WASHINGTON, Jan. 22 /PRNewswire-USNewswire/ -- As the Treasury Department's Alcohol and Tobacco Tax and Trade Bureau (TTB) considers public comments on proposed rules to mandate standardized labeling information on beer, wine and distilled spirits, a new survey filed today as part of the public record underscores the importance of mandating detailed information about the alcohol content of these products -- something TTB's current proposals do not require. Conducted for Shape Up America!, by Penn, Schoen and Berland's (PSB) Internet Surveys Group (ISG), the online survey of 503 adult Americans aged 18 and over provides compelling evidence that consumers want complete labeling information on alcoholic beverages, including the percentage of alcohol by volume, the serving size, the amount of alcohol per serving, the definition of a "standard drink," and the number of standard drinks per container. In fact, eight in ten of those polled (79 percent) agreed with the statement: "There is no point in having labeling on the containers of alcohol beverages unless labels include all nutrition and ingredient information, including the amount of alcohol in each drink." "Today, even the most basic information about alcohol beverages is not required to be provided on the labels of most alcohol beverage products," said Barbara J. Moore, Ph.D., president of Shape Up America!, "It's time to give consumers complete and detailed information about the alcohol content and number of calories in all beverage alcohol products so they can make informed and responsible purchasing and consumption decisions. Anything less is hardly a victory for public health. " According to the new survey, consumers rank "the amount of alcohol in each drink" as the top priority (92 percent) for required information on an alcohol label followed by information about the calorie content (84 percent). Considered less important on the label is the amount of carbohydrates (75 percent), fat (71 percent) and protein (66 percent), although consumers also value this information. At the same time, the survey documents widespread public support for using alcohol labels to educate consumers about following the Dietary Guidelines' advice on moderate drinking, which is defined as up to one drink per day for women and up to two drinks a day for men. Specifically, most Americans (79 percent) say they would support alcohol labeling that summarizes the Dietary Guidelines advice. Moreover, because the definition of a standard drink is not well known by the public, more than four in five surveyed (81 percent) say it would be helpful to know that government defines a standard drink as containing 0.6 fluid ounces of pure alcohol, which translates into 12 fluid ounces of regular beer, 5 fluid ounces of wine, or 1.5 fluid ounces of 80-proof distilled spirits. "Although TTB believes this amount of information will confuse consumers, our survey clearly shows that when it comes to labeling information, consumers are savvy about using labels as information tools," said Dr. Moore. "There is an immediate need for clear and complete information on alcohol labels and consumers should have access to it as soon as possible." The online survey also asked respondents to review three alternative labels that could be placed on alcohol beverage containers, giving TTB a better idea of what information consumers find most useful. When asked to compare the different options, the results were dramatic: the vast majority (76 percent) opted for a label that combines the information required under TTB's proposed rulemaking (the amount of calories, carbohydrates, fat and protein) with the amount of alcohol per serving and the statement "a standard drink contains 0.6 fluid ounces of alcohol." In contrast, only 7 percent chose the format proposed under TTB's rulemaking. In line with the public's thinking, a number of leading nutrition, public health and consumer organizations and academic institutions have submitted comments to TTB, all calling on the agency to combine information about calories, carbohydrates, fat and protein with the following meaningful information about the alcohol content of beer, wine and distilled spirits: -- The serving size, i.e., 12 fluid ounces (fl oz) for beer, 5 fl oz for wine, and 1.5 fl oz for distilled spirits; -- The amount of alcohol (expressed in fluid ounces or grams per serving); -- The definition of a "standard drink;" -- The number of standard drinks per container; and -- A summary of the recommendation contained in The Dietary Guidelines for Americans 2005, which defines moderate drinking as no more than 2 drinks per day for men and one drink per day for women. TTB's proposed rulemaking comes at a time when half of adult Americans consume alcoholic beverages. According to the 2005 Dietary Guidelines for Americans, an estimated 55 percent of adults are drinkers and would benefit from easy access to standardized labeling information on beer, wine and distilled spirits products. In 2003, the National Consumers League joined with the Center for Science in the Public Interest and 75 other public health and consumer organizations in submitting a formal petition to TTB to require an "Alcohol Facts" panel on the labels of all alcohol beverage products. This resulted in TTB issuing an advance notice of proposed rulemaking in April 2005 and then in July 2007, publishing proposed rules to require a "Serving Facts" on the labels of beer, wine and distilled sprits. While the proposed rules would require manufacturers to list the amount of calories, carbohydrates, fat and protein in a standardized manner, TTB's proposal specifically leaves out any information about the alcohol content of these products. About Shape Up America! Shape Up America! was founded in 1994 by former U.S. Surgeon General C. Everett Koop to raise awareness of the health effects of obesity and to provide responsible information on weight management to the public and to health care professionals. The organization maintains an award winning website - http://www.shapeup.org - accessed by more than 100,000 visitors each month and an "opt-in" free e-newsletter with more than 20,000 subscribers.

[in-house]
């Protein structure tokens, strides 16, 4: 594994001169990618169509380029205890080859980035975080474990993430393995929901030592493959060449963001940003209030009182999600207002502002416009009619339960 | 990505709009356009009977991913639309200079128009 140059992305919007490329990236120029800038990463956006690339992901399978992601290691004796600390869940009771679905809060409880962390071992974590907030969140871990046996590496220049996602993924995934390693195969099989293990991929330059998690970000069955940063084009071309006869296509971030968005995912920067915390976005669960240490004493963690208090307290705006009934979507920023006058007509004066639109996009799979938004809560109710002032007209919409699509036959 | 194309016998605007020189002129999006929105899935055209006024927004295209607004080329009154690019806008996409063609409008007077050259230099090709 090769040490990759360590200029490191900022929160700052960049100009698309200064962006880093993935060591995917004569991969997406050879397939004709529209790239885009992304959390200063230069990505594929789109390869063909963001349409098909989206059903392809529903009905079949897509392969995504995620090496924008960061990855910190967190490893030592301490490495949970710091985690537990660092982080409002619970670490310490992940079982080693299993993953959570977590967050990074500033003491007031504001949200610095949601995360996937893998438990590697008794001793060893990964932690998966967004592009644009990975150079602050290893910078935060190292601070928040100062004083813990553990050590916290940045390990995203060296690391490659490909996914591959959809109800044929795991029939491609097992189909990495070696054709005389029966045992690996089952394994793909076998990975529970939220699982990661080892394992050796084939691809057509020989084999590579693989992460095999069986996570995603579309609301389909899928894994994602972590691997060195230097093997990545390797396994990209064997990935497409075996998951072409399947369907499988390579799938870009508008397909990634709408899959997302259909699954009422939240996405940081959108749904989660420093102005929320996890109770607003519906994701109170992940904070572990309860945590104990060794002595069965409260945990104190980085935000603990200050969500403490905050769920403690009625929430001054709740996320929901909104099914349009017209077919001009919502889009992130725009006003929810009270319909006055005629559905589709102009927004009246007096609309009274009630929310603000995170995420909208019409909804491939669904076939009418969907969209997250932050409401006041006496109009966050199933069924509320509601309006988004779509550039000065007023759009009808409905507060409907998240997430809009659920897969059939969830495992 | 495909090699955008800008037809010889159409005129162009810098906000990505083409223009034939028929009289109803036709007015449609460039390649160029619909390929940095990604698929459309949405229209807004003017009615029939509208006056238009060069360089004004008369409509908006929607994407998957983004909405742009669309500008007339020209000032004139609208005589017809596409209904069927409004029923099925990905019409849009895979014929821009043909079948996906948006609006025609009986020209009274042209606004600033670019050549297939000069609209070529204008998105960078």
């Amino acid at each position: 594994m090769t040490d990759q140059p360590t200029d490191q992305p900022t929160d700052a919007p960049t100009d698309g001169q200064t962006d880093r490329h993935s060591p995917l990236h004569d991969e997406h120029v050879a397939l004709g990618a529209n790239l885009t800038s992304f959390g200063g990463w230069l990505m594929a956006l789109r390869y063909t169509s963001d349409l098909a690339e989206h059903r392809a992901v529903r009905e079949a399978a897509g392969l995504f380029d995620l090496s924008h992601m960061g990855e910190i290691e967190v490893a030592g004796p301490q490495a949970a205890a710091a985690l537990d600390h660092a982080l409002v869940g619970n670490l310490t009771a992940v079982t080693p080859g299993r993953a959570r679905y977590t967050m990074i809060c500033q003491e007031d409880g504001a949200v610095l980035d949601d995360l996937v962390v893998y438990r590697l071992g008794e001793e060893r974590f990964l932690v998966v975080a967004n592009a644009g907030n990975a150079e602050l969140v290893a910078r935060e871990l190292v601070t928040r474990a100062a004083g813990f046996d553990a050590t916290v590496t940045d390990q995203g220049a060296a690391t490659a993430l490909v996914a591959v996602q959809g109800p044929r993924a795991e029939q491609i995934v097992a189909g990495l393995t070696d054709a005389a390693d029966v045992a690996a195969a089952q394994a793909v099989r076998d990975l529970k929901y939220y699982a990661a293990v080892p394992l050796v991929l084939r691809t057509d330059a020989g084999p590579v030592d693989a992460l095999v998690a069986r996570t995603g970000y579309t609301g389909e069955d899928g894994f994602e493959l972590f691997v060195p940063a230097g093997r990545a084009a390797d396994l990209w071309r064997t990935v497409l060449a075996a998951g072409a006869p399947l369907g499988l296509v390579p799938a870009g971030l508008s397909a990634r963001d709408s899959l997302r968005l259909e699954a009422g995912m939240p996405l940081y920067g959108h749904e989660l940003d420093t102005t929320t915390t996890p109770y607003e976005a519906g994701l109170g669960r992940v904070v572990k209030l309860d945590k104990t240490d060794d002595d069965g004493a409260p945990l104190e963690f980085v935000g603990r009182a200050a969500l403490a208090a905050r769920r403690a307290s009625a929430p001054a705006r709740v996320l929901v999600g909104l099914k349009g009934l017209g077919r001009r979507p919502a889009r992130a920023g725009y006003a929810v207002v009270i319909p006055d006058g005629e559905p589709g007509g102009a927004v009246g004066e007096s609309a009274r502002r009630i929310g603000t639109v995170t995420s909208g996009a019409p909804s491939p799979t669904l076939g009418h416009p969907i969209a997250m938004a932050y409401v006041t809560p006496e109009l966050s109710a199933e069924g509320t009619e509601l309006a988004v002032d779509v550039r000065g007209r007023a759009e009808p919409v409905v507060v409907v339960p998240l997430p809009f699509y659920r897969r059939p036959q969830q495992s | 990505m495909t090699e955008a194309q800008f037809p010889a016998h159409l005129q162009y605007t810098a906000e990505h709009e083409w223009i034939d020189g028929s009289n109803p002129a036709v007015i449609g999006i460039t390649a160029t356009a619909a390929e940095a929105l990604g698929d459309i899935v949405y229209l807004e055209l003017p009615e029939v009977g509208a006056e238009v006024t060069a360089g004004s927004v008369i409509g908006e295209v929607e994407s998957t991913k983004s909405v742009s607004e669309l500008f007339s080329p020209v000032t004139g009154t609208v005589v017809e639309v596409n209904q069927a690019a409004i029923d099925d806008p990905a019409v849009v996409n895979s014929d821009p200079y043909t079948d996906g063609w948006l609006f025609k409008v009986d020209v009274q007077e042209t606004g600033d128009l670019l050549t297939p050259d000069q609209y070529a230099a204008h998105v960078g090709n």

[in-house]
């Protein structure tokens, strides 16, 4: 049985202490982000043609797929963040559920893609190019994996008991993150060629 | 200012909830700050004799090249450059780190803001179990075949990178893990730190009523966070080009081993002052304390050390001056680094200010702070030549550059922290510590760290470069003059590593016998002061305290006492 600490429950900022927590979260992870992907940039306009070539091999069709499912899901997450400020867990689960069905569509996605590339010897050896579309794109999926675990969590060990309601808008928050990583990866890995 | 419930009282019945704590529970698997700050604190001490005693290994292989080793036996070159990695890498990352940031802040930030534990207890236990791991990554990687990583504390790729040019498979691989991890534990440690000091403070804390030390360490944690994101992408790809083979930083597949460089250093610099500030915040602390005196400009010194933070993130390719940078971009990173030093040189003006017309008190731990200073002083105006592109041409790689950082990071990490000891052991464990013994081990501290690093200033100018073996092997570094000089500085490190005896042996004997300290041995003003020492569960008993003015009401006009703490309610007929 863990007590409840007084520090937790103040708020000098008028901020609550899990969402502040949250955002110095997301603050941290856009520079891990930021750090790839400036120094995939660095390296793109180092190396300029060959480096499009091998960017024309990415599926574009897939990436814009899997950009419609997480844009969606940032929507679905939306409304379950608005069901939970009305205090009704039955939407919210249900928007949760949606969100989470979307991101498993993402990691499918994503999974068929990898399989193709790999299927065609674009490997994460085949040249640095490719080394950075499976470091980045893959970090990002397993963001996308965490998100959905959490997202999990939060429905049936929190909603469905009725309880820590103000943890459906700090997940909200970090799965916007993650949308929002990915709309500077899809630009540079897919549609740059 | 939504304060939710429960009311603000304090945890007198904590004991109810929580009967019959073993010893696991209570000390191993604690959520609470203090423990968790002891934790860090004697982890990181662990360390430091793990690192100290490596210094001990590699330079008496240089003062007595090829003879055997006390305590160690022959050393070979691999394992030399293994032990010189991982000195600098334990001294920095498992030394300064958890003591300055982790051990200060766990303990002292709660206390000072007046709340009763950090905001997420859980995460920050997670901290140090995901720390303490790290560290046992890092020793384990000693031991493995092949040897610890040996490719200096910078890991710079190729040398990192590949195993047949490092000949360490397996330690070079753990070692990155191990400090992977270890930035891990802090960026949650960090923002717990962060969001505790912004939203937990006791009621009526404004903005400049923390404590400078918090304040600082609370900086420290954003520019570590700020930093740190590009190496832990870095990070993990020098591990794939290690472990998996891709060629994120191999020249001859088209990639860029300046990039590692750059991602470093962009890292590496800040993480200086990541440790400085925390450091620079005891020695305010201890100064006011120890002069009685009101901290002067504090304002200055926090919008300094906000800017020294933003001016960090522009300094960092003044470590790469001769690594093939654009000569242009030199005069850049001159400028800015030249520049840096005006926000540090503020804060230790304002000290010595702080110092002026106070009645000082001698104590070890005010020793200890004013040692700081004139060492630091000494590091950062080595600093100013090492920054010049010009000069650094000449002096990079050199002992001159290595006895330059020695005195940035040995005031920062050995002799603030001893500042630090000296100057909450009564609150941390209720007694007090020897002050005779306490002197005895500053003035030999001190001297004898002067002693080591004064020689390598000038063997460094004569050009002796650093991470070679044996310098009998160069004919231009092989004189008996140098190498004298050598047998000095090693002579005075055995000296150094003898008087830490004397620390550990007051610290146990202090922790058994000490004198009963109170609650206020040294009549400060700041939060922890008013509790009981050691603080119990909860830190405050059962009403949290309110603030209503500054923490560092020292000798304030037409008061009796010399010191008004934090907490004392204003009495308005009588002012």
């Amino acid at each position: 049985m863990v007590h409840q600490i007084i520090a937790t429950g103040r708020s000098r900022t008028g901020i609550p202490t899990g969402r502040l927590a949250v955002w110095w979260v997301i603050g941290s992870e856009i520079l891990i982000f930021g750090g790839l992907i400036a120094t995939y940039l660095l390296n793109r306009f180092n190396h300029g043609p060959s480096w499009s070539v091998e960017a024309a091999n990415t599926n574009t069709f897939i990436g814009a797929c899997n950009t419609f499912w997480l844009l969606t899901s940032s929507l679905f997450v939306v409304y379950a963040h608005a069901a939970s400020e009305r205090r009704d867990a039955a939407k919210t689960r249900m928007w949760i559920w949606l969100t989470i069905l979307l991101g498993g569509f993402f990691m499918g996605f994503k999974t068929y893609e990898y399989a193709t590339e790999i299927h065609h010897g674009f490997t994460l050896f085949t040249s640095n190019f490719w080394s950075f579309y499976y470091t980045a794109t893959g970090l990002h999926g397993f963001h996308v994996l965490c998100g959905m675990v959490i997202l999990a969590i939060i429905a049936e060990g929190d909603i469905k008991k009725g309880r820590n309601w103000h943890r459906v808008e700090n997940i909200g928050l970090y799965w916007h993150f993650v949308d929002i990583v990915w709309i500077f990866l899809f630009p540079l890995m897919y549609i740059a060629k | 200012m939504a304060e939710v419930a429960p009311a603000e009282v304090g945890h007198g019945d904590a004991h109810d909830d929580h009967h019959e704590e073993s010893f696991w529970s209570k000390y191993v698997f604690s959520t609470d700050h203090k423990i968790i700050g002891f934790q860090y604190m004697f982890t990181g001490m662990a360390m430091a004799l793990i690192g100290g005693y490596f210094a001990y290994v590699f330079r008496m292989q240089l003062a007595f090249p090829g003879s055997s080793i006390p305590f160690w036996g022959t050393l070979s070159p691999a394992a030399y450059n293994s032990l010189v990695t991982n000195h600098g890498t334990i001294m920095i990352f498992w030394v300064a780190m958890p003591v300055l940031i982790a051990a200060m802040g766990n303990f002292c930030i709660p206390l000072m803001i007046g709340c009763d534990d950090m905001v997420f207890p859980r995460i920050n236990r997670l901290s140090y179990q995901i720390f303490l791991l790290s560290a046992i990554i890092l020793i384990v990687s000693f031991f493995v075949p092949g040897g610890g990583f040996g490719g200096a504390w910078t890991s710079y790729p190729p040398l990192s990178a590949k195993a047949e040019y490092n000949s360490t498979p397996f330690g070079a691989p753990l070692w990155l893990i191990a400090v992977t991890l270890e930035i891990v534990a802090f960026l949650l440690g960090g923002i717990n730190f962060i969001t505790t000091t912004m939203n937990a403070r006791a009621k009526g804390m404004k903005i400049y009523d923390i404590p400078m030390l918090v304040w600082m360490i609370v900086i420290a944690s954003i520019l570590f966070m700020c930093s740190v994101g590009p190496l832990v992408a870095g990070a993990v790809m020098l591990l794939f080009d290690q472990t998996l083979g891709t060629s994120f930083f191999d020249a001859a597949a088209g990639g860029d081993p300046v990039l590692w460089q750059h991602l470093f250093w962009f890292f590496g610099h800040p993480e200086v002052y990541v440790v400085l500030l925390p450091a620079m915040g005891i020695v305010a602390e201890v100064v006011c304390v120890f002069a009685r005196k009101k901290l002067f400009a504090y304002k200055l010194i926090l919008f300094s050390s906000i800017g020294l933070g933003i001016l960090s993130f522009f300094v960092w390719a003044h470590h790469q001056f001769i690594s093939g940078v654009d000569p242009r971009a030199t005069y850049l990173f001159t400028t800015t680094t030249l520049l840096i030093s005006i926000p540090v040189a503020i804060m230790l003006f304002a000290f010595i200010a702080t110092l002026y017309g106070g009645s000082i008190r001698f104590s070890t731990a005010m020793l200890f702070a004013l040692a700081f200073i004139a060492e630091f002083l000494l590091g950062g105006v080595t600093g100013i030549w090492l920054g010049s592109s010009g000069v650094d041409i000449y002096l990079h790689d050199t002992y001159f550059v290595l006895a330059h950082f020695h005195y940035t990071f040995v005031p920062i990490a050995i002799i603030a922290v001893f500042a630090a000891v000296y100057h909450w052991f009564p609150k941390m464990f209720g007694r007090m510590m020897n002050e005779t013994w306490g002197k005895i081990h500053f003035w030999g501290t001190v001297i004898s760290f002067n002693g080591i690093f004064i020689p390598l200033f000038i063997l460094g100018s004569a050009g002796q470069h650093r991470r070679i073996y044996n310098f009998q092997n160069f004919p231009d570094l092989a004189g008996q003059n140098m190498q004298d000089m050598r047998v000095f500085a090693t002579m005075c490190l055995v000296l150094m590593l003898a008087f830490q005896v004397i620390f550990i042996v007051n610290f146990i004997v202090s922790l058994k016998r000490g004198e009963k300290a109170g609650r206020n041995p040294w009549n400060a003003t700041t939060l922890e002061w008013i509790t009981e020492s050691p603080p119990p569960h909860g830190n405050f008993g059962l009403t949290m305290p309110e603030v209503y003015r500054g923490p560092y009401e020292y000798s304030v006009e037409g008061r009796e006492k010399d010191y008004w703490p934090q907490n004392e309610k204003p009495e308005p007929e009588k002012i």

SOURCE Shape Up America!